I've experienced varying degrees of success in my training. I have yet to float anything anywhere and Morpheus is still laying me flat. But there are moments of Jedi glory. Just this morning, in fact, I walked into class and noticed another woman heading toward my favorite spot. I said "that is not the place in class you seek." She looked at me briefly and headed off to the far corner.

It's totally working.

Thursday, January 5, 2012

the perils of legible handwriting

Sugarplum's homework last night was to neatly copy her New Year's resolution onto a piece of colored paper and hang it in the hall at school. Her resolution is to clean up the house "because it's really messy."

You got the part about hanging it up in the hall at school, right?

On the bright side, Chris will be teaching a course in building robots at her school soon, so as the teachers and visiting parents discover we are slovenly heaps of humanity, the kids' coolness ratings will soar. Maybe the combination will earn us a reputation among the elementary academic community for being geniuses. Geniuses are often messy.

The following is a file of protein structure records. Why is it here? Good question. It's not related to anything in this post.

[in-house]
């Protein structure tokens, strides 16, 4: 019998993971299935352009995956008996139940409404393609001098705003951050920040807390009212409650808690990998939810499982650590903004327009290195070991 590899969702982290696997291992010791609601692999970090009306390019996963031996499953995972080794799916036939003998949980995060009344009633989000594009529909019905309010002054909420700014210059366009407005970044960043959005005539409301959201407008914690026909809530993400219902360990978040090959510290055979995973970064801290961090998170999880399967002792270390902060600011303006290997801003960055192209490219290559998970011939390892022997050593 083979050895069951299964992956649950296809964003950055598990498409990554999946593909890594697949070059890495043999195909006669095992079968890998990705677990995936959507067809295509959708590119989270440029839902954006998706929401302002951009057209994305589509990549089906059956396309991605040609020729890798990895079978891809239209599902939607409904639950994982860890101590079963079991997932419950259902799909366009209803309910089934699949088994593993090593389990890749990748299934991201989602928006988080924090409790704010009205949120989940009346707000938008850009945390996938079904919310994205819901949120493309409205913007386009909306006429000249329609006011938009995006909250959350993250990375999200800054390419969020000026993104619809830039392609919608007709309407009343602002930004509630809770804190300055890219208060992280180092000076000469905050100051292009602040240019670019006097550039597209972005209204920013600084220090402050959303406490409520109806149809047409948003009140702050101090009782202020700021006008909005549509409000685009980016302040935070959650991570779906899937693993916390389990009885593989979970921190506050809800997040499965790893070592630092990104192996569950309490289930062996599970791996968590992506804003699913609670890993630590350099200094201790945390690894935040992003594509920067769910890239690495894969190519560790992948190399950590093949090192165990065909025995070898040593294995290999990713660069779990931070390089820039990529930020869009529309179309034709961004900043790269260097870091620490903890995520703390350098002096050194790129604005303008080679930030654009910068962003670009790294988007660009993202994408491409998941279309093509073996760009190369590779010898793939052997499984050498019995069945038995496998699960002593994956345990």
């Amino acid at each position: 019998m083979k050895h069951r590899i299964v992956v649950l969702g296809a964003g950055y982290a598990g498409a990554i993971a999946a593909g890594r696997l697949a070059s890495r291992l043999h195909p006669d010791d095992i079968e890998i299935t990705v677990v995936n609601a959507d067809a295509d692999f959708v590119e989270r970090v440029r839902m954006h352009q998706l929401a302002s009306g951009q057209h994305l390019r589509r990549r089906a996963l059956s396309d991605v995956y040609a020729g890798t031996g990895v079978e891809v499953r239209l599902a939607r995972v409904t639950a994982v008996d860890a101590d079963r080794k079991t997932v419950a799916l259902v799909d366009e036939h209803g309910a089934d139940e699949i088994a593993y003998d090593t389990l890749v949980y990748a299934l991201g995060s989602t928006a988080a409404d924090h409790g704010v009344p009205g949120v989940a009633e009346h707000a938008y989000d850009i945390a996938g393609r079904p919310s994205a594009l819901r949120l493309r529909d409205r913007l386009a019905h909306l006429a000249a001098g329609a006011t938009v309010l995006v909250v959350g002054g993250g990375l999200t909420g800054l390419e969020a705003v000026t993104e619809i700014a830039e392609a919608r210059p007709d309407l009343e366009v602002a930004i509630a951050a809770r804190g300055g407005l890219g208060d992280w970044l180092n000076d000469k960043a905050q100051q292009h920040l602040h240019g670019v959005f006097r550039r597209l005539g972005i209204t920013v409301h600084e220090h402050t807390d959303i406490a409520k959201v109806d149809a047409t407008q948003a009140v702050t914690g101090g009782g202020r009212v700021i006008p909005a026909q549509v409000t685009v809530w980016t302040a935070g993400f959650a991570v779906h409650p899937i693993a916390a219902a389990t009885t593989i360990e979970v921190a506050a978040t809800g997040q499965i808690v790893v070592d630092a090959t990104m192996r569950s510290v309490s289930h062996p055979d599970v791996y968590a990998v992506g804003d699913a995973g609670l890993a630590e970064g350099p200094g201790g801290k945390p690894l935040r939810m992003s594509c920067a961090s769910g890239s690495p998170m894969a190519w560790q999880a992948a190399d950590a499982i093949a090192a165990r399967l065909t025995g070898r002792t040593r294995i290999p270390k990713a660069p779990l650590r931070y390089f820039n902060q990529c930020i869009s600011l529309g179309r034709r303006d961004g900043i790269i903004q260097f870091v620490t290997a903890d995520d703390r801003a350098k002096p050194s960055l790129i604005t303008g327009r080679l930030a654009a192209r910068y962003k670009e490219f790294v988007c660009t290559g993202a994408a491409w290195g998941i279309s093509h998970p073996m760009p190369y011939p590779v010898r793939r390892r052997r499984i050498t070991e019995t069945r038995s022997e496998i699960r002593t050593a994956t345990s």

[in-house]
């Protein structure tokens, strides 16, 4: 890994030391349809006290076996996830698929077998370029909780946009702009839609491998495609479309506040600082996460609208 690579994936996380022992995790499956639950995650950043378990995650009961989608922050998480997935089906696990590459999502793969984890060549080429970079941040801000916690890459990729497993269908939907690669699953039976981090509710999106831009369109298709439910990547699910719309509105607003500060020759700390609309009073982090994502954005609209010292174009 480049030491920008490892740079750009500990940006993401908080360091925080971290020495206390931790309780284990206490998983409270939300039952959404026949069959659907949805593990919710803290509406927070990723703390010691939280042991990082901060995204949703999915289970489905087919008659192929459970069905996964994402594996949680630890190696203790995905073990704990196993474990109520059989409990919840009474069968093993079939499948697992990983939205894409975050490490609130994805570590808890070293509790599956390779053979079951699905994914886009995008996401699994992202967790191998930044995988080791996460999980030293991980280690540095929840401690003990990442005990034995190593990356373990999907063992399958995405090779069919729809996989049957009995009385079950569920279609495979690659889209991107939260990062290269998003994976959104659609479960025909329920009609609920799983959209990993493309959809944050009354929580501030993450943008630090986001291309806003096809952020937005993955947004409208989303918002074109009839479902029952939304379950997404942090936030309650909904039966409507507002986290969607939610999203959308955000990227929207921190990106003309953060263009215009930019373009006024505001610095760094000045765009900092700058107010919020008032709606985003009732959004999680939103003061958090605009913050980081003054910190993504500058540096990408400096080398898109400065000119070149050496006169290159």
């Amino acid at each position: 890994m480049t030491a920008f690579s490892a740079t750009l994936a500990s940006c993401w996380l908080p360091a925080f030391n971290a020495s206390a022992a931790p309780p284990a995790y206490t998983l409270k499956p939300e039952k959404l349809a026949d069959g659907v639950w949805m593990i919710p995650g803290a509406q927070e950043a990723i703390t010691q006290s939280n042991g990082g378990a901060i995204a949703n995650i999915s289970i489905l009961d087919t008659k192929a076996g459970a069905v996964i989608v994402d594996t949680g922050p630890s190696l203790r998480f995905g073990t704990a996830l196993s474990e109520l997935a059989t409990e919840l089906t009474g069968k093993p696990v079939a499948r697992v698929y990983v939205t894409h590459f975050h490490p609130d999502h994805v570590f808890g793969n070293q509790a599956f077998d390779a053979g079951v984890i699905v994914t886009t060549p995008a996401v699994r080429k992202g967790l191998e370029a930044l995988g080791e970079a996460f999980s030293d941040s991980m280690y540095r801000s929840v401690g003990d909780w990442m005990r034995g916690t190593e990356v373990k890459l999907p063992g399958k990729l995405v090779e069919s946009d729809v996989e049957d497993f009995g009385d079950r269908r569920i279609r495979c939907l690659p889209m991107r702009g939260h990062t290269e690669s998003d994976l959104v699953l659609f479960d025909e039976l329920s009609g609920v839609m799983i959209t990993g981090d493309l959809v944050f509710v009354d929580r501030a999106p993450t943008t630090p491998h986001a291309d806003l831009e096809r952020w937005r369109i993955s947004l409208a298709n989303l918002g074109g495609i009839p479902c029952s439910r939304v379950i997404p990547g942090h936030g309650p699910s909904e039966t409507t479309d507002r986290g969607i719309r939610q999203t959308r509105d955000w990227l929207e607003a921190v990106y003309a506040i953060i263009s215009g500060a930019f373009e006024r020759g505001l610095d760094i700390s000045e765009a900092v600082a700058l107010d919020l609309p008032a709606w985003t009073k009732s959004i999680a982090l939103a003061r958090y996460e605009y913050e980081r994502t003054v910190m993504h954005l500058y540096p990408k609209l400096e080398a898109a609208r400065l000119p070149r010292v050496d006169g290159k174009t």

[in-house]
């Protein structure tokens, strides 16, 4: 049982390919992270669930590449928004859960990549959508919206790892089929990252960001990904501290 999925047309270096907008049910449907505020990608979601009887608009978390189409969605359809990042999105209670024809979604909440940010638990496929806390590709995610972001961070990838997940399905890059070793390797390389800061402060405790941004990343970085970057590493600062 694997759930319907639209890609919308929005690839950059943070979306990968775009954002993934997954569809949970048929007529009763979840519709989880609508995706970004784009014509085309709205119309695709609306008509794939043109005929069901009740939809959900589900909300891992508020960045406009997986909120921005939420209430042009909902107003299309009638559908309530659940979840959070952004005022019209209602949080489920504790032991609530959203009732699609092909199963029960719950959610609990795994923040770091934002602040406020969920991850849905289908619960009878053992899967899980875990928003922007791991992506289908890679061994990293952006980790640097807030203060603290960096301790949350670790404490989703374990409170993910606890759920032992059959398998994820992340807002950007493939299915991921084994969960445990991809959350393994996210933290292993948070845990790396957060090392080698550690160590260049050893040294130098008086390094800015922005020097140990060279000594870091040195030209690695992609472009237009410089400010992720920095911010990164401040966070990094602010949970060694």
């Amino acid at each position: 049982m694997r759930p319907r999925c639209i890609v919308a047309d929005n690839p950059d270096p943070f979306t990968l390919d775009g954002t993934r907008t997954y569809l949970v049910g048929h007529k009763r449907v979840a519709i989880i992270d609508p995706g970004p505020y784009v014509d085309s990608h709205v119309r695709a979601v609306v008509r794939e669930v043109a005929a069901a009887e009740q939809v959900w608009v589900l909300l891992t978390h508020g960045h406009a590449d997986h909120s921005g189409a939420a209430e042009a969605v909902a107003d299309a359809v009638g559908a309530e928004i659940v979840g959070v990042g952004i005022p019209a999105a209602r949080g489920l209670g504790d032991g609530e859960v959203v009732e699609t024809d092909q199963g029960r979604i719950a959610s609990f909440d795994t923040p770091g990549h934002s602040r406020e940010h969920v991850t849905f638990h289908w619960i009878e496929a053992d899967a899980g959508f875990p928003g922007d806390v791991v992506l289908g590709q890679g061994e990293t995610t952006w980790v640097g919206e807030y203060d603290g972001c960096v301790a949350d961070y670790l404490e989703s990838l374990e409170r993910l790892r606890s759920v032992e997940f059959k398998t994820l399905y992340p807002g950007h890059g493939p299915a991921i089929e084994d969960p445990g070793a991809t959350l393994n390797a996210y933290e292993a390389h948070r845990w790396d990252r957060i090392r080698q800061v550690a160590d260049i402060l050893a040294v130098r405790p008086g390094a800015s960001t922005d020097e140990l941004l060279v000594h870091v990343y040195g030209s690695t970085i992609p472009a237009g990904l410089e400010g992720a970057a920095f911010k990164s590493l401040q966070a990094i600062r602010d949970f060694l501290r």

For the record, my resolution is not to clean up the house. My resolution is to make sure Sugarplum sticks to her resolution.

For the last several years I've replaced resolutions with watch words. I've also replaced cleaning with living, but that's another story for another day. I can't tell you what my watch words are this year because that will jinx it and all hope will be lost. I can't tell you what they were last year, either, because I've usually forgotten what they are by April.

In my defense, I forget what they are by April because I've more or less incorporated whatever it is by then and/or gotten annoyed at my own henpecking. I do wish I could remember what they were because they were really good. Things like "courage" or "listening," for example.

I cheat and pick ideas that are already in the works. My biological New Year* starts sometime in September, so I get a sneak peek at what the theme of the year is going to be.